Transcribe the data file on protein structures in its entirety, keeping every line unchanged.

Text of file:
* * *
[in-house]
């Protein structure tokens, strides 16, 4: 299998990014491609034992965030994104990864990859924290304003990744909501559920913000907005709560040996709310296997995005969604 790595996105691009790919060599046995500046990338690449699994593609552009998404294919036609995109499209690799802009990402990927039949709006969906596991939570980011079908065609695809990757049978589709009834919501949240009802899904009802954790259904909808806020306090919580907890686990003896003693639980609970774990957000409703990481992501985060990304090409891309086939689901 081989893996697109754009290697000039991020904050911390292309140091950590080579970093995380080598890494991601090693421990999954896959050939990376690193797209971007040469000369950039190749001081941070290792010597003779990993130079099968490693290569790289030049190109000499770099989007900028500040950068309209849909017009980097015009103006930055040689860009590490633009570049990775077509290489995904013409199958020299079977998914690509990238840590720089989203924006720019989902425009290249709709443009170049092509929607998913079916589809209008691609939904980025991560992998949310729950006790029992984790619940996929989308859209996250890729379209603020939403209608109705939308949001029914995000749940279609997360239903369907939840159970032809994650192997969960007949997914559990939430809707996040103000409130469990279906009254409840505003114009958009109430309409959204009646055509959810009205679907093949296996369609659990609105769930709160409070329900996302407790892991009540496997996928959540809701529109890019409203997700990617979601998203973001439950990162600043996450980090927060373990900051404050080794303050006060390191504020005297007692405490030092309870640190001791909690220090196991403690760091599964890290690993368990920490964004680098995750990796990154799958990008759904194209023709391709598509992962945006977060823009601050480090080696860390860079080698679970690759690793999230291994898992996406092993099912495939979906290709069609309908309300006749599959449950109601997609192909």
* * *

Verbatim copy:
[in-house]
């Protein structure tokens, strides 16, 4: 299998990014491609034992965030994104990864990859924290304003990744909501559920913000907005709560040996709310296997995005969604 790595996105691009790919060599046995500046990338690449699994593609552009998404294919036609995109499209690799802009990402990927039949709006969906596991939570980011079908065609695809990757049978589709009834919501949240009802899904009802954790259904909808806020306090919580907890686990003896003693639980609970774990957000409703990481992501985060990304090409891309086939689901 081989893996697109754009290697000039991020904050911390292309140091950590080579970093995380080598890494991601090693421990999954896959050939990376690193797209971007040469000369950039190749001081941070290792010597003779990993130079099968490693290569790289030049190109000499770099989007900028500040950068309209849909017009980097015009103006930055040689860009590490633009570049990775077509290489995904013409199958020299079977998914690509990238840590720089989203924006720019989902425009290249709709443009170049092509929607998913079916589809209008691609939904980025991560992998949310729950006790029992984790619940996929989308859209996250890729379209603020939403209608109705939308949001029914995000749940279609997360239903369907939840159970032809994650192997969960007949997914559990939430809707996040103000409130469990279906009254409840505003114009958009109430309409959204009646055509959810009205679907093949296996369609659990609105769930709160409070329900996302407790892991009540496997996928959540809701529109890019409203997700990617979601998203973001439950990162600043996450980090927060373990900051404050080794303050006060390191504020005297007692405490030092309870640190001791909690220090196991403690760091599964890290690993368990920490964004680098995750990796990154799958990008759904194209023709391709598509992962945006977060823009601050480090080696860390860079080698679970690759690793999230291994898992996406092993099912495939979906290709069609309908309300006749599959449950109601997609192909």